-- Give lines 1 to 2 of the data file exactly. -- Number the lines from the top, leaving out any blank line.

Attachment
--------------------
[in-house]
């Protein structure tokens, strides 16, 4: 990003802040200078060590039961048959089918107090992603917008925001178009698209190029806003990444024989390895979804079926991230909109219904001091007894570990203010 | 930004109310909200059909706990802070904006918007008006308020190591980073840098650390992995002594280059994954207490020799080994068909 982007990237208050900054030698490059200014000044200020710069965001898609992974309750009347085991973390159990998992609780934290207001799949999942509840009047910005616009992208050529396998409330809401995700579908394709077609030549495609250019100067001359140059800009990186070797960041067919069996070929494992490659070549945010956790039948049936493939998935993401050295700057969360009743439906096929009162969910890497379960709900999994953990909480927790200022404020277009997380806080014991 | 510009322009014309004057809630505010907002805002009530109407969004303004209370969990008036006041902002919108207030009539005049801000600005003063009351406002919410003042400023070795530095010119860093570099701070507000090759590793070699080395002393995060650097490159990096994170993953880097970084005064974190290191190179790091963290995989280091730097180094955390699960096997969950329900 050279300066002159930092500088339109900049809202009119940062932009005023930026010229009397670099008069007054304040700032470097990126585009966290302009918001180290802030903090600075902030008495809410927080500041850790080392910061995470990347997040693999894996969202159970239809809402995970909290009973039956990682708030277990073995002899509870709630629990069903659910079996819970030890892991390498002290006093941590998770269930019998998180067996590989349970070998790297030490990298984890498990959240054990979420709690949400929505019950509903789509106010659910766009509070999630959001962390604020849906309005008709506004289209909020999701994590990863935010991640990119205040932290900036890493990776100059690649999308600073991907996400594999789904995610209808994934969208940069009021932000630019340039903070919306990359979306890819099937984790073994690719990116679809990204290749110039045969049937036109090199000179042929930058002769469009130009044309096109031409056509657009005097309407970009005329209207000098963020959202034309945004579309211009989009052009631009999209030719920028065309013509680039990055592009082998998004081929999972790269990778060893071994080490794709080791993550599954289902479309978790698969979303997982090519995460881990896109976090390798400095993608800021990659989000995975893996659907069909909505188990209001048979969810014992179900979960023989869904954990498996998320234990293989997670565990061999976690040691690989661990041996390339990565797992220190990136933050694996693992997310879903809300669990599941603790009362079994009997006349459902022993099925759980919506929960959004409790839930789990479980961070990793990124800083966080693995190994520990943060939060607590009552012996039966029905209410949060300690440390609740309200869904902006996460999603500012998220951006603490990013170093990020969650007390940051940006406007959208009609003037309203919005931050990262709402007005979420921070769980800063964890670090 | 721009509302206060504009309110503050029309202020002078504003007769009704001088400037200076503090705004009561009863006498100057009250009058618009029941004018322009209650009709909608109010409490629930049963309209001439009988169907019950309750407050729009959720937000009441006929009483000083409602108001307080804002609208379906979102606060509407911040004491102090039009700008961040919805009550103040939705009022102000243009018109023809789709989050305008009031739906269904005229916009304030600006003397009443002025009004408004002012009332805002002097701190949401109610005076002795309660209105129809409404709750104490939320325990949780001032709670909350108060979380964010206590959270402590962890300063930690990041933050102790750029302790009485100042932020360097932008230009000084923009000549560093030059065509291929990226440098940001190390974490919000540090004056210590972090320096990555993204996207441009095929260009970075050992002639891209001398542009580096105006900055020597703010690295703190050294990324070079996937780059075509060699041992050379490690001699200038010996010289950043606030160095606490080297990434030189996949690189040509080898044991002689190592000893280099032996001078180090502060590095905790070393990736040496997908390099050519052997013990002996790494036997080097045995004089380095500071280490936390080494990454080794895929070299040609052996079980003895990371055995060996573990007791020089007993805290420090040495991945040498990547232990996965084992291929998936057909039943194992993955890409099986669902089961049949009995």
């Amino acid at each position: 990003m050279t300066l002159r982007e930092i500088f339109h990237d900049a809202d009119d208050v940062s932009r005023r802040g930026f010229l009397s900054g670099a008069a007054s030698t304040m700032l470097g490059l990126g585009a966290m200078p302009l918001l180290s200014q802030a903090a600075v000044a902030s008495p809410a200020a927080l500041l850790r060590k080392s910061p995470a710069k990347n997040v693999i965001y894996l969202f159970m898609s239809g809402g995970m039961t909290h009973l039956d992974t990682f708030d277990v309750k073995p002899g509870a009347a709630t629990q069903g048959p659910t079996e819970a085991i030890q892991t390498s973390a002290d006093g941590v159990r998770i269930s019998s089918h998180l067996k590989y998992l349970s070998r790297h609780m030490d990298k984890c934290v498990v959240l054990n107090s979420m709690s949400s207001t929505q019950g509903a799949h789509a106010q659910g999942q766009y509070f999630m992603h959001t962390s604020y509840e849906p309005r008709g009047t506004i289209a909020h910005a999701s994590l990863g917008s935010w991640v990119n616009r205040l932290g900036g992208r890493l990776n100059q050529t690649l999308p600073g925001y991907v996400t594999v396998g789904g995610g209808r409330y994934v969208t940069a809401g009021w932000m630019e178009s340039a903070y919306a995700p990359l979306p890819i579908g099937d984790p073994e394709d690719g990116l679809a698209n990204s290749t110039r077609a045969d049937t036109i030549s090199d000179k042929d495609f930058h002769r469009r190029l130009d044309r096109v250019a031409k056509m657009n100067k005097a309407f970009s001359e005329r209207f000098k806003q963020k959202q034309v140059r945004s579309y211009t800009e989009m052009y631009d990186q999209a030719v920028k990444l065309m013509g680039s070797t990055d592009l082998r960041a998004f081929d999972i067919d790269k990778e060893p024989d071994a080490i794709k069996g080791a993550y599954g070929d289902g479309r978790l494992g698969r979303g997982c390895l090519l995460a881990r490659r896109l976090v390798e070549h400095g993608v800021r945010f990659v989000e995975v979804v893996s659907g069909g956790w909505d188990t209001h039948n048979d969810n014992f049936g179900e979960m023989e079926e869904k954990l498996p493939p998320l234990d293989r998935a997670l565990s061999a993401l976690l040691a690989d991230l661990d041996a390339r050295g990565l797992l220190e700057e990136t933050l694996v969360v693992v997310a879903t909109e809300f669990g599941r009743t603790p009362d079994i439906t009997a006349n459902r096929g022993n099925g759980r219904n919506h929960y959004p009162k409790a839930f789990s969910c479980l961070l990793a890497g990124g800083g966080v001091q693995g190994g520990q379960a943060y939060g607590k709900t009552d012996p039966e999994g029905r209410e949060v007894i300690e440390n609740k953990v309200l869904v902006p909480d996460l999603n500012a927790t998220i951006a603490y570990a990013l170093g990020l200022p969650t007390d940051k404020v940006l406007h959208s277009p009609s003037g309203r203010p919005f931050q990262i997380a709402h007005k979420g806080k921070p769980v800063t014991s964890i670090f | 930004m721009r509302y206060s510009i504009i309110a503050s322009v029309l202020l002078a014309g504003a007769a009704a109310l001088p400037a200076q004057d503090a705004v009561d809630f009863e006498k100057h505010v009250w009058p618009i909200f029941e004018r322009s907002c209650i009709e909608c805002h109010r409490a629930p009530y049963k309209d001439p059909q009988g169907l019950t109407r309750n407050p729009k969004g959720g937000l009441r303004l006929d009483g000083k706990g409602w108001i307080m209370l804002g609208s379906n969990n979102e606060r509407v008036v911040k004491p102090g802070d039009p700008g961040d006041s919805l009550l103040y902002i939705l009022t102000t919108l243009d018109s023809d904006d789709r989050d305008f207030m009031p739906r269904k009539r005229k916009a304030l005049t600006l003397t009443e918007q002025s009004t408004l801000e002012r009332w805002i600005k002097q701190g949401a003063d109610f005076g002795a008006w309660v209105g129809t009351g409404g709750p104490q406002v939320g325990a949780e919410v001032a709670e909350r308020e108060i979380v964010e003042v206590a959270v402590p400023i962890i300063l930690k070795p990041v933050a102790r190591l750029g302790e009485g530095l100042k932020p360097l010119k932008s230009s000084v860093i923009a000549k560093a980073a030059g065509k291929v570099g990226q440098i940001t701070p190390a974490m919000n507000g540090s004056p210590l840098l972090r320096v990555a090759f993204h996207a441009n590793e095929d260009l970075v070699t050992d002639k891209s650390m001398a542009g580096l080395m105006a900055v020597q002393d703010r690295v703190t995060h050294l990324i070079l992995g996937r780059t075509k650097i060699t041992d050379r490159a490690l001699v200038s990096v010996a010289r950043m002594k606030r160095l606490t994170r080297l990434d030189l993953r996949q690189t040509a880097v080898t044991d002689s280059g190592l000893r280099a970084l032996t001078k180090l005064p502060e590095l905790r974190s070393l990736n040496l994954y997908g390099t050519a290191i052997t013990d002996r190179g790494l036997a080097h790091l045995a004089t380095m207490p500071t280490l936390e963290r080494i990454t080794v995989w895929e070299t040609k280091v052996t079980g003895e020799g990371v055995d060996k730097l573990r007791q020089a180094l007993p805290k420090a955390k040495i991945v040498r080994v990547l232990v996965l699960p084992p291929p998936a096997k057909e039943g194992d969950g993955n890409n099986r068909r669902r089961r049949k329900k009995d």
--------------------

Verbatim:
[in-house]
């Protein structure tokens, strides 16, 4: 990003802040200078060590039961048959089918107090992603917008925001178009698209190029806003990444024989390895979804079926991230909109219904001091007894570990203010 | 930004109310909200059909706990802070904006918007008006308020190591980073840098650390992995002594280059994954207490020799080994068909 982007990237208050900054030698490059200014000044200020710069965001898609992974309750009347085991973390159990998992609780934290207001799949999942509840009047910005616009992208050529396998409330809401995700579908394709077609030549495609250019100067001359140059800009990186070797960041067919069996070929494992490659070549945010956790039948049936493939998935993401050295700057969360009743439906096929009162969910890497379960709900999994953990909480927790200022404020277009997380806080014991 | 510009322009014309004057809630505010907002805002009530109407969004303004209370969990008036006041902002919108207030009539005049801000600005003063009351406002919410003042400023070795530095010119860093570099701070507000090759590793070699080395002393995060650097490159990096994170993953880097970084005064974190290191190179790091963290995989280091730097180094955390699960096997969950329900 050279300066002159930092500088339109900049809202009119940062932009005023930026010229009397670099008069007054304040700032470097990126585009966290302009918001180290802030903090600075902030008495809410927080500041850790080392910061995470990347997040693999894996969202159970239809809402995970909290009973039956990682708030277990073995002899509870709630629990069903659910079996819970030890892991390498002290006093941590998770269930019998998180067996590989349970070998790297030490990298984890498990959240054990979420709690949400929505019950509903789509106010659910766009509070999630959001962390604020849906309005008709506004289209909020999701994590990863935010991640990119205040932290900036890493990776100059690649999308600073991907996400594999789904995610209808994934969208940069009021932000630019340039903070919306990359979306890819099937984790073994690719990116679809990204290749110039045969049937036109090199000179042929930058002769469009130009044309096109031409056509657009005097309407970009005329209207000098963020959202034309945004579309211009989009052009631009999209030719920028065309013509680039990055592009082998998004081929999972790269990778060893071994080490794709080791993550599954289902479309978790698969979303997982090519995460881990896109976090390798400095993608800021990659989000995975893996659907069909909505188990209001048979969810014992179900979960023989869904954990498996998320234990293989997670565990061999976690040691690989661990041996390339990565797992220190990136933050694996693992997310879903809300669990599941603790009362079994009997006349459902022993099925759980919506929960959004409790839930789990479980961070990793990124800083966080693995190994520990943060939060607590009552012996039966029905209410949060300690440390609740309200869904902006996460999603500012998220951006603490990013170093990020969650007390940051940006406007959208009609003037309203919005931050990262709402007005979420921070769980800063964890670090 | 721009509302206060504009309110503050029309202020002078504003007769009704001088400037200076503090705004009561009863006498100057009250009058618009029941004018322009209650009709909608109010409490629930049963309209001439009988169907019950309750407050729009959720937000009441006929009483000083409602108001307080804002609208379906979102606060509407911040004491102090039009700008961040919805009550103040939705009022102000243009018109023809789709989050305008009031739906269904005229916009304030600006003397009443002025009004408004002012009332805002002097701190949401109610005076002795309660209105129809409404709750104490939320325990949780001032709670909350108060979380964010206590959270402590962890300063930690990041933050102790750029302790009485100042932020360097932008230009000084923009000549560093030059065509291929990226440098940001190390974490919000540090004056210590972090320096990555993204996207441009095929260009970075050992002639891209001398542009580096105006900055020597703010690295703190050294990324070079996937780059075509060699041992050379490690001699200038010996010289950043606030160095606490080297990434030189996949690189040509080898044991002689190592000893280099032996001078180090502060590095905790070393990736040496997908390099050519052997013990002996790494036997080097045995004089380095500071280490936390080494990454080794895929070299040609052996079980003895990371055995060996573990007791020089007993805290420090040495991945040498990547232990996965084992291929998936057909039943194992993955890409099986669902089961049949009995």